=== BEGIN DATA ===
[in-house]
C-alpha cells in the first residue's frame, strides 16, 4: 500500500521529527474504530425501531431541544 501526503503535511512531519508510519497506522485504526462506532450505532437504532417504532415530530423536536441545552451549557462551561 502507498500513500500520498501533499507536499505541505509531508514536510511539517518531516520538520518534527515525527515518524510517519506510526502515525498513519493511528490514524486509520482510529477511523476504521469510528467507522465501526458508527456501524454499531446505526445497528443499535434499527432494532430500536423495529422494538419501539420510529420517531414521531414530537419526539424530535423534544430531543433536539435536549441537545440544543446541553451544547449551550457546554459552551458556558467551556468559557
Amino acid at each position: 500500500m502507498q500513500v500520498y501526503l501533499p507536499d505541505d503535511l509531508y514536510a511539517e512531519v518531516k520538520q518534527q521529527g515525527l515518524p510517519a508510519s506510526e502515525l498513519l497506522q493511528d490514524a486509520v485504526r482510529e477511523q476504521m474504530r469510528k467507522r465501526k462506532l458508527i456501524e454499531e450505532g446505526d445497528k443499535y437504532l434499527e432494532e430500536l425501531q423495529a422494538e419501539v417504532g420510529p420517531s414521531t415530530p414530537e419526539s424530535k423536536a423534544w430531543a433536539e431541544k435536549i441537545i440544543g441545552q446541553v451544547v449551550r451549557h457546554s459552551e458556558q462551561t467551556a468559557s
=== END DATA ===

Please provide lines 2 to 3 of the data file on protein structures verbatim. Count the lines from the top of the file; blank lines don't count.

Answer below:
C-alpha cells in the first residue's frame, strides 16, 4: 500500500521529527474504530425501531431541544 501526503503535511512531519508510519497506522485504526462506532450505532437504532417504532415530530423536536441545552451549557462551561 502507498500513500500520498501533499507536499505541505509531508514536510511539517518531516520538520518534527515525527515518524510517519506510526502515525498513519493511528490514524486509520482510529477511523476504521469510528467507522465501526458508527456501524454499531446505526445497528443499535434499527432494532430500536423495529422494538419501539420510529420517531414521531414530537419526539424530535423534544430531543433536539435536549441537545440544543446541553451544547449551550457546554459552551458556558467551556468559557
Amino acid at each position: 500500500m502507498q500513500v500520498y501526503l501533499p507536499d505541505d503535511l509531508y514536510a511539517e512531519v518531516k520538520q518534527q521529527g515525527l515518524p510517519a508510519s506510526e502515525l498513519l497506522q493511528d490514524a486509520v485504526r482510529e477511523q476504521m474504530r469510528k467507522r465501526k462506532l458508527i456501524e454499531e450505532g446505526d445497528k443499535y437504532l434499527e432494532e430500536l425501531q423495529a422494538e419501539v417504532g420510529p420517531s414521531t415530530p414530537e419526539s424530535k423536536a423534544w430531543a433536539e431541544k435536549i441537545i440544543g441545552q446541553v451544547v449551550r451549557h457546554s459552551e458556558q462551561t467551556a468559557s